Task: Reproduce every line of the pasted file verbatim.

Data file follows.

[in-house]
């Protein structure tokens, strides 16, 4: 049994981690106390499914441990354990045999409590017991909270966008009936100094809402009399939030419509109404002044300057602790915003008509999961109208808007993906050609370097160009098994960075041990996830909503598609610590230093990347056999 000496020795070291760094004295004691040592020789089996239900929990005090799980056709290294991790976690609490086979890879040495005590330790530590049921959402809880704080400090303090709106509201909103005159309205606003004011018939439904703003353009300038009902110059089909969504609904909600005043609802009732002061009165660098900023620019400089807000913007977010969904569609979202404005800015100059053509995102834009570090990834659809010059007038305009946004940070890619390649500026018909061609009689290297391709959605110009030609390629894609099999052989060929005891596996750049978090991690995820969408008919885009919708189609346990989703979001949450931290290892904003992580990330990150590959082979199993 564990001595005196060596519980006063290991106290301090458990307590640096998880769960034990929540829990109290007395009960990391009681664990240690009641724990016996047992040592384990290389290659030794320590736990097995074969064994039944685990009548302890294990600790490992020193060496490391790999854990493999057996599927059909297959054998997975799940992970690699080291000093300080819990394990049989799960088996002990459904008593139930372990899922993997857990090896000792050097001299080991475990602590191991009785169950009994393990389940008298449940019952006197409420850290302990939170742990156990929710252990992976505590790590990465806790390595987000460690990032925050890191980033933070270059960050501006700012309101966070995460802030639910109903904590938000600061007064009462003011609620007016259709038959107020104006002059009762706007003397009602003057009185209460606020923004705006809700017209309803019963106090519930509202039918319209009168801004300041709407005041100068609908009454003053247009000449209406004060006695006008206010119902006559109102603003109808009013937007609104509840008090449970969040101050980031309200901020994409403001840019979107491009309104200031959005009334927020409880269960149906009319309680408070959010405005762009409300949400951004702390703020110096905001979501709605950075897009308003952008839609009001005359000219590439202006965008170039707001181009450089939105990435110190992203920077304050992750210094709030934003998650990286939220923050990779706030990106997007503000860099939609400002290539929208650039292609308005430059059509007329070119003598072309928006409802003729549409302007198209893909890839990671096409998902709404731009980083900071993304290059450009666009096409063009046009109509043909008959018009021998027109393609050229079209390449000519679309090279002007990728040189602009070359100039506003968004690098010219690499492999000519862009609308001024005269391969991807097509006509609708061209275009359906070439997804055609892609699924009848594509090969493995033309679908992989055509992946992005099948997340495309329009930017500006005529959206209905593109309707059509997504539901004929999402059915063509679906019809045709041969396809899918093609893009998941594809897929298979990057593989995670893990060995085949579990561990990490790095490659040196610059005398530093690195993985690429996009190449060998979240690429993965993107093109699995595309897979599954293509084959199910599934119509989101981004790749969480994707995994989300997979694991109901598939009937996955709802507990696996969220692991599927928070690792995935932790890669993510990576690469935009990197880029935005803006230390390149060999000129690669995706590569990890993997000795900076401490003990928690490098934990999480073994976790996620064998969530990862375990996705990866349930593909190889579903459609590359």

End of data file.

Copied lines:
[in-house]
């Protein structure tokens, strides 16, 4: 049994981690106390499914441990354990045999409590017991909270966008009936100094809402009399939030419509109404002044300057602790915003008509999961109208808007993906050609370097160009098994960075041990996830909503598609610590230093990347056999 000496020795070291760094004295004691040592020789089996239900929990005090799980056709290294991790976690609490086979890879040495005590330790530590049921959402809880704080400090303090709106509201909103005159309205606003004011018939439904703003353009300038009902110059089909969504609904909600005043609802009732002061009165660098900023620019400089807000913007977010969904569609979202404005800015100059053509995102834009570090990834659809010059007038305009946004940070890619390649500026018909061609009689290297391709959605110009030609390629894609099999052989060929005891596996750049978090991690995820969408008919885009919708189609346990989703979001949450931290290892904003992580990330990150590959082979199993 564990001595005196060596519980006063290991106290301090458990307590640096998880769960034990929540829990109290007395009960990391009681664990240690009641724990016996047992040592384990290389290659030794320590736990097995074969064994039944685990009548302890294990600790490992020193060496490391790999854990493999057996599927059909297959054998997975799940992970690699080291000093300080819990394990049989799960088996002990459904008593139930372990899922993997857990090896000792050097001299080991475990602590191991009785169950009994393990389940008298449940019952006197409420850290302990939170742990156990929710252990992976505590790590990465806790390595987000460690990032925050890191980033933070270059960050501006700012309101966070995460802030639910109903904590938000600061007064009462003011609620007016259709038959107020104006002059009762706007003397009602003057009185209460606020923004705006809700017209309803019963106090519930509202039918319209009168801004300041709407005041100068609908009454003053247009000449209406004060006695006008206010119902006559109102603003109808009013937007609104509840008090449970969040101050980031309200901020994409403001840019979107491009309104200031959005009334927020409880269960149906009319309680408070959010405005762009409300949400951004702390703020110096905001979501709605950075897009308003952008839609009001005359000219590439202006965008170039707001181009450089939105990435110190992203920077304050992750210094709030934003998650990286939220923050990779706030990106997007503000860099939609400002290539929208650039292609308005430059059509007329070119003598072309928006409802003729549409302007198209893909890839990671096409998902709404731009980083900071993304290059450009666009096409063009046009109509043909008959018009021998027109393609050229079209390449000519679309090279002007990728040189602009070359100039506003968004690098010219690499492999000519862009609308001024005269391969991807097509006509609708061209275009359906070439997804055609892609699924009848594509090969493995033309679908992989055509992946992005099948997340495309329009930017500006005529959206209905593109309707059509997504539901004929999402059915063509679906019809045709041969396809899918093609893009998941594809897929298979990057593989995670893990060995085949579990561990990490790095490659040196610059005398530093690195993985690429996009190449060998979240690429993965993107093109699995595309897979599954293509084959199910599934119509989101981004790749969480994707995994989300997979694991109901598939009937996955709802507990696996969220692991599927928070690792995935932790890669993510990576690469935009990197880029935005803006230390390149060999000129690669995706590569990890993997000795900076401490003990928690490098934990999480073994976790996620064998969530990862375990996705990866349930593909190889579903459609590359």